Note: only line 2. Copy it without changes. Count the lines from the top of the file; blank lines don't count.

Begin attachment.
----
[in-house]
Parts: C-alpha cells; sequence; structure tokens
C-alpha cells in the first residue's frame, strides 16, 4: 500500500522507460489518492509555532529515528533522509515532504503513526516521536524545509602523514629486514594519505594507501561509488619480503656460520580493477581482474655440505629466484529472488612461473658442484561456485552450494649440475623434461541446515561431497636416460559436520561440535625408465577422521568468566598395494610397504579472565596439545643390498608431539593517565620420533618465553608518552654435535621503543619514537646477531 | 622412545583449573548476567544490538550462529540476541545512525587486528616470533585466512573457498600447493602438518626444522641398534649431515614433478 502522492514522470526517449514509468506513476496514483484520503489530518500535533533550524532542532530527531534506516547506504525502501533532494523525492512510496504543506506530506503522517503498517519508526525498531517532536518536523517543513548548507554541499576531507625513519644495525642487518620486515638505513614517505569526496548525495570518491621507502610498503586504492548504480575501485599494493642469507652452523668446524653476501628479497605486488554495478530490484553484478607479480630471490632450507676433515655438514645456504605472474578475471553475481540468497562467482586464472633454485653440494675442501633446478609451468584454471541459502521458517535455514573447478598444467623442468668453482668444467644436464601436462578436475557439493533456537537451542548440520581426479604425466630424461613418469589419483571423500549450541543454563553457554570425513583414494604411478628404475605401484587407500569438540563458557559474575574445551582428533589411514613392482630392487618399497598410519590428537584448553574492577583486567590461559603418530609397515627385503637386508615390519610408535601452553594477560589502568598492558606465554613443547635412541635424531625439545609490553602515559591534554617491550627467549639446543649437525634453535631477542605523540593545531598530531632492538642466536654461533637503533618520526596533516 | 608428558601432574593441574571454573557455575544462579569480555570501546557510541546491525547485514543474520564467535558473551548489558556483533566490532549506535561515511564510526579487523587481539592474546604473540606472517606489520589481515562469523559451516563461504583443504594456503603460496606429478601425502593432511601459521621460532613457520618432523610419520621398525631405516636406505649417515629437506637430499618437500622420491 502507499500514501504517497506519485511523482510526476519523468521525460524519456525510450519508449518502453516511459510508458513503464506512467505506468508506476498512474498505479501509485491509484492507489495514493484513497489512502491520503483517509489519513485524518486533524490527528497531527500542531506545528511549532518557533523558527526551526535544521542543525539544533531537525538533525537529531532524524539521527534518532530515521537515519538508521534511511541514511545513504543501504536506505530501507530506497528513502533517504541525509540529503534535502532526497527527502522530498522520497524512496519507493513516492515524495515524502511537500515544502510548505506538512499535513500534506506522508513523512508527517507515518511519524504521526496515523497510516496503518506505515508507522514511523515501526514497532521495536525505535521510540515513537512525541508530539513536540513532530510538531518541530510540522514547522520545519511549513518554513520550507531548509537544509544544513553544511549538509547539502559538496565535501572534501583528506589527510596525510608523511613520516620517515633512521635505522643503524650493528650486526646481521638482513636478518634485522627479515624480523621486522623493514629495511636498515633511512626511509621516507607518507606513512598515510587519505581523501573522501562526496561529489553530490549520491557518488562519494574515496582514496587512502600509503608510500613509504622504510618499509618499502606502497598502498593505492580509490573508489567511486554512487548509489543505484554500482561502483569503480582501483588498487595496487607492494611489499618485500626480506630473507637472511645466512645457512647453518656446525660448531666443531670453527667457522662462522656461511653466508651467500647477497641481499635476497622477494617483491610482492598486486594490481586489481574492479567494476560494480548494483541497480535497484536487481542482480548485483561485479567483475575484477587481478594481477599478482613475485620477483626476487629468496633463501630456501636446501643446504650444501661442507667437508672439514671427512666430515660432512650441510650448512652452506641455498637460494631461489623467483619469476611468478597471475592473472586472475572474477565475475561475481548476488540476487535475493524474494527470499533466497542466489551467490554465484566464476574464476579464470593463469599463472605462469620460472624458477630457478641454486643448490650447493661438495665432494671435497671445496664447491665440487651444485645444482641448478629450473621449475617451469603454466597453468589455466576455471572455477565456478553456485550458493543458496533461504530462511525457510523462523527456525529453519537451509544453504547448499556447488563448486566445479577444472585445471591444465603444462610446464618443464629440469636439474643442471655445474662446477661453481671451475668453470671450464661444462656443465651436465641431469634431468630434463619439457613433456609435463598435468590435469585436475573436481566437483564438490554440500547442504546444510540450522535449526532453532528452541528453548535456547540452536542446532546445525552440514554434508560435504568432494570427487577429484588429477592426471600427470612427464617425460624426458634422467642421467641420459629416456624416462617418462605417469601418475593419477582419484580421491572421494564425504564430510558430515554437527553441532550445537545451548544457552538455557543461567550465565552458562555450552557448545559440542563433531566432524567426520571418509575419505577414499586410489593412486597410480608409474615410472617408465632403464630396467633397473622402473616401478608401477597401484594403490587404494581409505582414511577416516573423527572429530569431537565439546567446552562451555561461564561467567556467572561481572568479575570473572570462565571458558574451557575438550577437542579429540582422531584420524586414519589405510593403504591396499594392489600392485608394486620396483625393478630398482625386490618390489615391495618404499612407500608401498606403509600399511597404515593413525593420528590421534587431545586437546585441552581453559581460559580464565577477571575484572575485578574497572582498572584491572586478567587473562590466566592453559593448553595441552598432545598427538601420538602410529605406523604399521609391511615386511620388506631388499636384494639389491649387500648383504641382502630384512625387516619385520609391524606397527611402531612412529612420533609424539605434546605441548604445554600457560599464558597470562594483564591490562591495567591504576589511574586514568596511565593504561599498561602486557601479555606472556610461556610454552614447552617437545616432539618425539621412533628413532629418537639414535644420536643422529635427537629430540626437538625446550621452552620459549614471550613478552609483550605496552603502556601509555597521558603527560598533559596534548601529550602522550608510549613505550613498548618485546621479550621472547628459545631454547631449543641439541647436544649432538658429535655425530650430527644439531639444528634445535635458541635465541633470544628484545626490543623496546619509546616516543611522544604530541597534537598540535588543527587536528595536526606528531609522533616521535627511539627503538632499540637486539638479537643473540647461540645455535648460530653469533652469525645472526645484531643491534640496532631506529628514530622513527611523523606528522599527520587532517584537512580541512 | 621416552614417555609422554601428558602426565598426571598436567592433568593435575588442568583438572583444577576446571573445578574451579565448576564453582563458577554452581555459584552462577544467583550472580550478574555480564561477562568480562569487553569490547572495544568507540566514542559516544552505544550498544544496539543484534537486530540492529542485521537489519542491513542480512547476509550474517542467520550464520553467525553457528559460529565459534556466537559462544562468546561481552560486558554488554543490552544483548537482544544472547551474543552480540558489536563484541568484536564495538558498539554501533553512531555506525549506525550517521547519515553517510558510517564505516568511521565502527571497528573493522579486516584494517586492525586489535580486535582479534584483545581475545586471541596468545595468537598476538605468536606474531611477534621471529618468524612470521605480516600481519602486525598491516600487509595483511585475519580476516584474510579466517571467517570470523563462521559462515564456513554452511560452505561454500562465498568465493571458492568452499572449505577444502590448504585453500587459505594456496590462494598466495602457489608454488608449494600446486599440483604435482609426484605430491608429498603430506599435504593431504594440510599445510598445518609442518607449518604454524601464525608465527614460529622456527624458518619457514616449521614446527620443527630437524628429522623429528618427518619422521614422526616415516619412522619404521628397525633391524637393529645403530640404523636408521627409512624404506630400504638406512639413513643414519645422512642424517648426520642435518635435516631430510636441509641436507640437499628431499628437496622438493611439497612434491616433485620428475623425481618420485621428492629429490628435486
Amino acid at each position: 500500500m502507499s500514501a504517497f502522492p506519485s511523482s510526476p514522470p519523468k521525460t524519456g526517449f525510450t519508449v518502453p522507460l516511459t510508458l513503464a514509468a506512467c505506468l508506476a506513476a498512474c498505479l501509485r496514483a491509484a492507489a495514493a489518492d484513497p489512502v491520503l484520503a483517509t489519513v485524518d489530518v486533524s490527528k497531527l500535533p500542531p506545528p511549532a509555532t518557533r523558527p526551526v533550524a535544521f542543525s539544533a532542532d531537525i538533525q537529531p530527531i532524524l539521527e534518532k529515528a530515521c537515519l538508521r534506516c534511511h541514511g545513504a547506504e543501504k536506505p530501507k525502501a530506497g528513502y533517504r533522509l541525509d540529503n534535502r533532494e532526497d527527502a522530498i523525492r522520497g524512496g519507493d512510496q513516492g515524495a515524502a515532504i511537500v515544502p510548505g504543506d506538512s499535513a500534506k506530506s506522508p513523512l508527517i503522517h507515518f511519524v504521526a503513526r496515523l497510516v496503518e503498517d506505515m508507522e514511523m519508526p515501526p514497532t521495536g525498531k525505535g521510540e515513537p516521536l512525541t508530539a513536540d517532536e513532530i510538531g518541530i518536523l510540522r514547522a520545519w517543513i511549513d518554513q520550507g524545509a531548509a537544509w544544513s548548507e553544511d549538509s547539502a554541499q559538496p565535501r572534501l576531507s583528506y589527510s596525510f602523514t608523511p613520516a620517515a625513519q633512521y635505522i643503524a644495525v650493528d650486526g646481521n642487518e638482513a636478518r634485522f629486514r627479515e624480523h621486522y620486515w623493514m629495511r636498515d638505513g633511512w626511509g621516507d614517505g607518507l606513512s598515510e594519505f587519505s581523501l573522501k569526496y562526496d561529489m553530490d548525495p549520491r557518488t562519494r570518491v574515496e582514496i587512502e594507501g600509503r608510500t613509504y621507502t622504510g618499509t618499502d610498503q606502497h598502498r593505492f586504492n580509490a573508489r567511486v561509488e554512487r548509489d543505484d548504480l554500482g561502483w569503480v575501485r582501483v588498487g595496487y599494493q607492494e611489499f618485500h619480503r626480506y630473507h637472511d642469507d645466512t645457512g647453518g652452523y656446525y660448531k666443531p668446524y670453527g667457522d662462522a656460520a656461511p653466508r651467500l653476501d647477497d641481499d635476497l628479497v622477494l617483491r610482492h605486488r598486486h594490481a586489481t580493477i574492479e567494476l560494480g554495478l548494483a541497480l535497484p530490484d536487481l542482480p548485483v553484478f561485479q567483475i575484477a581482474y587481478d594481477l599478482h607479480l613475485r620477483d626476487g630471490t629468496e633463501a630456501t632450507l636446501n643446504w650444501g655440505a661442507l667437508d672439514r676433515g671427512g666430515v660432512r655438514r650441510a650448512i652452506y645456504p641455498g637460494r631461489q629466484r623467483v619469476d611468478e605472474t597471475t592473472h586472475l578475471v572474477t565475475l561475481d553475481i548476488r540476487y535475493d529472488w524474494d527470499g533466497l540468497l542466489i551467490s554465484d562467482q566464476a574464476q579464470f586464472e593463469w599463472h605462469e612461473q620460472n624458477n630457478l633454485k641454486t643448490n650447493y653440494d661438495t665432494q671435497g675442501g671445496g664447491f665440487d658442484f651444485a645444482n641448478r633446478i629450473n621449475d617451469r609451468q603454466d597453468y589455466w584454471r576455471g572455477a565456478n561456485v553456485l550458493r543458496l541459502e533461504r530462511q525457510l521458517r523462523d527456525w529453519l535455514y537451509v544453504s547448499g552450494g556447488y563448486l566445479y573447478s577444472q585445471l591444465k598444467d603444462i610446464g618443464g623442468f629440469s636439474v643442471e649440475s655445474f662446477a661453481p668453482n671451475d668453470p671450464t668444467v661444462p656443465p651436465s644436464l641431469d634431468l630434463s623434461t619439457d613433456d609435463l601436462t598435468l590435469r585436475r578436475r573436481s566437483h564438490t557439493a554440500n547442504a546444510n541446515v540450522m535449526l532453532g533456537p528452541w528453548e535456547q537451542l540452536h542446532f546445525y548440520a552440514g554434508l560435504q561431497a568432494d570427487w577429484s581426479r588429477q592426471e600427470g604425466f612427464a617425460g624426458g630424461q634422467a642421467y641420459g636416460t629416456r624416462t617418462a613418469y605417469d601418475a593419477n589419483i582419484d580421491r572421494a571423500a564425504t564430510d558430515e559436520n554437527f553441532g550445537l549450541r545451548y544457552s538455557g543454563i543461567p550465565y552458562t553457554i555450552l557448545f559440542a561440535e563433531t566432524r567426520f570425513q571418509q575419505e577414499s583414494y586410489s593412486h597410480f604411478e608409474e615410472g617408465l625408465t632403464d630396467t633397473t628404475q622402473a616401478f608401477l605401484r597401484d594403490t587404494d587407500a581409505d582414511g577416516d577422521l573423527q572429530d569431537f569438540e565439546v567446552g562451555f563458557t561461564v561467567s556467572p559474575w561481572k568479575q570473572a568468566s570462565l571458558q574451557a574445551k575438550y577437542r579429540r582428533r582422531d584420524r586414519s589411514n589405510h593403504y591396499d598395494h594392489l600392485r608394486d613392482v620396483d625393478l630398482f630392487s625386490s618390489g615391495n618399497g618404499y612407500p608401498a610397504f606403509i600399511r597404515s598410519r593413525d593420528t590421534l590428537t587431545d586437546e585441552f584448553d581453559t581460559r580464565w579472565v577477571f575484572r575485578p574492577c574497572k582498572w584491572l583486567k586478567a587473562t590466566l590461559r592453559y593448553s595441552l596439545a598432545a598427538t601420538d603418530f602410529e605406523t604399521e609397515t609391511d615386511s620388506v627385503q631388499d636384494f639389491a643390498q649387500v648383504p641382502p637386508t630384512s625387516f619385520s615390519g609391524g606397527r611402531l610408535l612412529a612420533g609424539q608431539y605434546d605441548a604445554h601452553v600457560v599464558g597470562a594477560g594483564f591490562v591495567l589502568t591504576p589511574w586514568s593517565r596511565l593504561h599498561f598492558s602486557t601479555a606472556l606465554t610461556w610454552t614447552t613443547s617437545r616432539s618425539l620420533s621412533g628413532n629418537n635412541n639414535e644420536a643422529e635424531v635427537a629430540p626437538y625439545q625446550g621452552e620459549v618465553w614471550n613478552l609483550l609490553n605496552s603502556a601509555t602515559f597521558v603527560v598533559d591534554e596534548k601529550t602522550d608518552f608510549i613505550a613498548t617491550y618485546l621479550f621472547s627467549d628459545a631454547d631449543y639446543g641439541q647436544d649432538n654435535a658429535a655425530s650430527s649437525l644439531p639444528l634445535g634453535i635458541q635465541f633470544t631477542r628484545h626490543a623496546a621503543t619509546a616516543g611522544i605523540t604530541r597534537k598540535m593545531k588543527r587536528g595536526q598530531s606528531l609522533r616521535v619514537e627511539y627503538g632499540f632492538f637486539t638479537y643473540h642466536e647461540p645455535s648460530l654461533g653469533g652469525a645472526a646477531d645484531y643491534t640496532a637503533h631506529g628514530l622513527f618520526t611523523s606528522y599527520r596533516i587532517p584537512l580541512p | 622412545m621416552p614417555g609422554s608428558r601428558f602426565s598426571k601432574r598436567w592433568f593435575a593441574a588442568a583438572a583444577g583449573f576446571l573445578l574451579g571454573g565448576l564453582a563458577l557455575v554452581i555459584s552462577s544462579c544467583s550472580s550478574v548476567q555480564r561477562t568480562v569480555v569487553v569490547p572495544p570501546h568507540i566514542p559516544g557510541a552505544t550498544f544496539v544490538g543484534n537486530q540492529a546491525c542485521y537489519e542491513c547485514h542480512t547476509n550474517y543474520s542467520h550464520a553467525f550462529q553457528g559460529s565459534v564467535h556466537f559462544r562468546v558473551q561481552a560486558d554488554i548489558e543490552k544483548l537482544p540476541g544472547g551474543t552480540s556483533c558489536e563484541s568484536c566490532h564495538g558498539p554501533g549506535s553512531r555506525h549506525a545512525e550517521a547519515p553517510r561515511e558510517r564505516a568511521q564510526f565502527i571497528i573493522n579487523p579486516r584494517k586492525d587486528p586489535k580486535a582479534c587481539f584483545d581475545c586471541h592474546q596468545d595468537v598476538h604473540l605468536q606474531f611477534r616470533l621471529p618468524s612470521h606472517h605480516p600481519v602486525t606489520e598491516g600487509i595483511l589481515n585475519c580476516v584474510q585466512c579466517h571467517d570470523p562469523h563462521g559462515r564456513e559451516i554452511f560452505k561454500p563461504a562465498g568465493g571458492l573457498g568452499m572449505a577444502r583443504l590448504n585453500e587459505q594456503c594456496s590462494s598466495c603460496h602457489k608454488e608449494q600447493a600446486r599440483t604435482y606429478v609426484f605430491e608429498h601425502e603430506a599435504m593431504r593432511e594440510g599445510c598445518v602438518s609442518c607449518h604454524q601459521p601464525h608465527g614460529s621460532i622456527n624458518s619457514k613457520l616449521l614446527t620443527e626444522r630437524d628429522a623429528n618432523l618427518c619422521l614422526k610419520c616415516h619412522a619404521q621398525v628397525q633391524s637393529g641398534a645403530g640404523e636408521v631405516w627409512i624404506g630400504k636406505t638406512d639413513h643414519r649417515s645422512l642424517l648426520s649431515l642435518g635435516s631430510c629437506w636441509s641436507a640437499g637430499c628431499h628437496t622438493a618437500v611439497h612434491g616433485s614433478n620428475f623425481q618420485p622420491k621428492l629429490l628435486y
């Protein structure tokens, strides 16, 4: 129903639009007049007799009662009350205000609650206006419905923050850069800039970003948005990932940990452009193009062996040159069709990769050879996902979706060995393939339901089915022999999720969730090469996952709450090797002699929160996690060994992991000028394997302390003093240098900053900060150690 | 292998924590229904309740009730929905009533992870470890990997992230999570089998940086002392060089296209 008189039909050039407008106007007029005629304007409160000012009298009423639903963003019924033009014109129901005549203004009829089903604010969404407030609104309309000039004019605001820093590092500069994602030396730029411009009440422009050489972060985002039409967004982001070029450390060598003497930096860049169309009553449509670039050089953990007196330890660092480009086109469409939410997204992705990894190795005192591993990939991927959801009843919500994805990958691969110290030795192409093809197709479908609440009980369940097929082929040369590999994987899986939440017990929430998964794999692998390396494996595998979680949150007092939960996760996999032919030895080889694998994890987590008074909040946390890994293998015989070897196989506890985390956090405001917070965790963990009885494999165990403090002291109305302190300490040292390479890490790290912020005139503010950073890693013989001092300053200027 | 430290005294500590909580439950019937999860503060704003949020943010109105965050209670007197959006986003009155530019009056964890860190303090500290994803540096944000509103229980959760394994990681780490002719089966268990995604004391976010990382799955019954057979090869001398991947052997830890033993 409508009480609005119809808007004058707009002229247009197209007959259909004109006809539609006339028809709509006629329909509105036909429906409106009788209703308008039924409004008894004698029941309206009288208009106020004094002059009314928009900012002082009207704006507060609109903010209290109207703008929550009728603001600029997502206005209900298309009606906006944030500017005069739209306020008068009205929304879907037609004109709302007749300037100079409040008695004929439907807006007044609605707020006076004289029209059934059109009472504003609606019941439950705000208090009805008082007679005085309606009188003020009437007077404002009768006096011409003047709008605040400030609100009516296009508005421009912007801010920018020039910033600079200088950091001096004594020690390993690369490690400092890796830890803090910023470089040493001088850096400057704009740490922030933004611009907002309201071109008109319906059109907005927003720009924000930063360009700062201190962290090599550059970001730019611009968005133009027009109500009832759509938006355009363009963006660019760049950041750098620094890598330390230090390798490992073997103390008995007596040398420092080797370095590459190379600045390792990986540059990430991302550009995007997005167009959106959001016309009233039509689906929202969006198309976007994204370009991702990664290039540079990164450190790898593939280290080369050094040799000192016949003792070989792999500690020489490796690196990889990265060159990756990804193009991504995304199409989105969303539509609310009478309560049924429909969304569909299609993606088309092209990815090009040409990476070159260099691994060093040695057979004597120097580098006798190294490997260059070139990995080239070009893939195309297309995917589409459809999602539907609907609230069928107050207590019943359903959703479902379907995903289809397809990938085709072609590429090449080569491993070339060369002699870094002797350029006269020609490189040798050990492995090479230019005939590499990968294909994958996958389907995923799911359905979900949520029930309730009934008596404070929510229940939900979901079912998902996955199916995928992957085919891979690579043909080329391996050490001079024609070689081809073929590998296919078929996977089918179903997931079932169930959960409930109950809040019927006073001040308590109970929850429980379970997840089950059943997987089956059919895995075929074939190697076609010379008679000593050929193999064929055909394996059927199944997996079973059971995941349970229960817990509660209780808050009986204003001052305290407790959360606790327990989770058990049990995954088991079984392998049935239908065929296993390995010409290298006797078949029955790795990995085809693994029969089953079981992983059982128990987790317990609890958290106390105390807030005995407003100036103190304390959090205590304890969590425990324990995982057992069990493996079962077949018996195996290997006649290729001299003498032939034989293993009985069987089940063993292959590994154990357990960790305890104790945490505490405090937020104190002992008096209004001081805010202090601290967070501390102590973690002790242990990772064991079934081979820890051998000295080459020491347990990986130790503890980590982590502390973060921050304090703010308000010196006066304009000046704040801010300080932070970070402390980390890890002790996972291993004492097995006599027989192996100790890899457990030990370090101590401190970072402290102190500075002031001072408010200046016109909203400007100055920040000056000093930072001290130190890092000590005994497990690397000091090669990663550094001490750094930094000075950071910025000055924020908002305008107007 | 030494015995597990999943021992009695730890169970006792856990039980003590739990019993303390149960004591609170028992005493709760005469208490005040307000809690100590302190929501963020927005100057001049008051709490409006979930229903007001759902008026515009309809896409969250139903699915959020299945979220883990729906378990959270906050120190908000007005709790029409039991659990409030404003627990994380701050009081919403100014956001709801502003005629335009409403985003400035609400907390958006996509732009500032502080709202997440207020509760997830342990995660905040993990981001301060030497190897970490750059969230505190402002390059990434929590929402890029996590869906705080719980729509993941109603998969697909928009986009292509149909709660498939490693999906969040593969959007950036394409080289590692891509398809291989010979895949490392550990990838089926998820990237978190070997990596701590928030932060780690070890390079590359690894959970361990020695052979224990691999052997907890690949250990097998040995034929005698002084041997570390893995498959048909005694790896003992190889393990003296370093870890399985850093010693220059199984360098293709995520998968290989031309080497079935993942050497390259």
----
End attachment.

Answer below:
Parts: C-alpha cells; sequence; structure tokens